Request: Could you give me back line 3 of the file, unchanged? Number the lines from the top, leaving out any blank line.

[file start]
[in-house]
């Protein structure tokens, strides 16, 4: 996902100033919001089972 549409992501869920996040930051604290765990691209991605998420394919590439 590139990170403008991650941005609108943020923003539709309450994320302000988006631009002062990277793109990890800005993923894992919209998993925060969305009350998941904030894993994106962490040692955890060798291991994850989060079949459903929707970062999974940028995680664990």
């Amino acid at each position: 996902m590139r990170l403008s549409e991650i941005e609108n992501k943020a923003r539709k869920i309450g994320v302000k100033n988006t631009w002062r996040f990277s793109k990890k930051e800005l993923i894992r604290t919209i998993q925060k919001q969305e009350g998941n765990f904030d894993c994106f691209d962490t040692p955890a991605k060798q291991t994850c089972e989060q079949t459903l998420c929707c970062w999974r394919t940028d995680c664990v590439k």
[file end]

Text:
């Amino acid at each position: 996902m590139r990170l403008s549409e991650i941005e609108n992501k943020a923003r539709k869920i309450g994320v302000k100033n988006t631009w002062r996040f990277s793109k990890k930051e800005l993923i894992r604290t919209i998993q925060k919001q969305e009350g998941n765990f904030d894993c994106f691209d962490t040692p955890a991605k060798q291991t994850c089972e989060q079949t459903l998420c929707c970062w999974r394919t940028d995680c664990v590439k």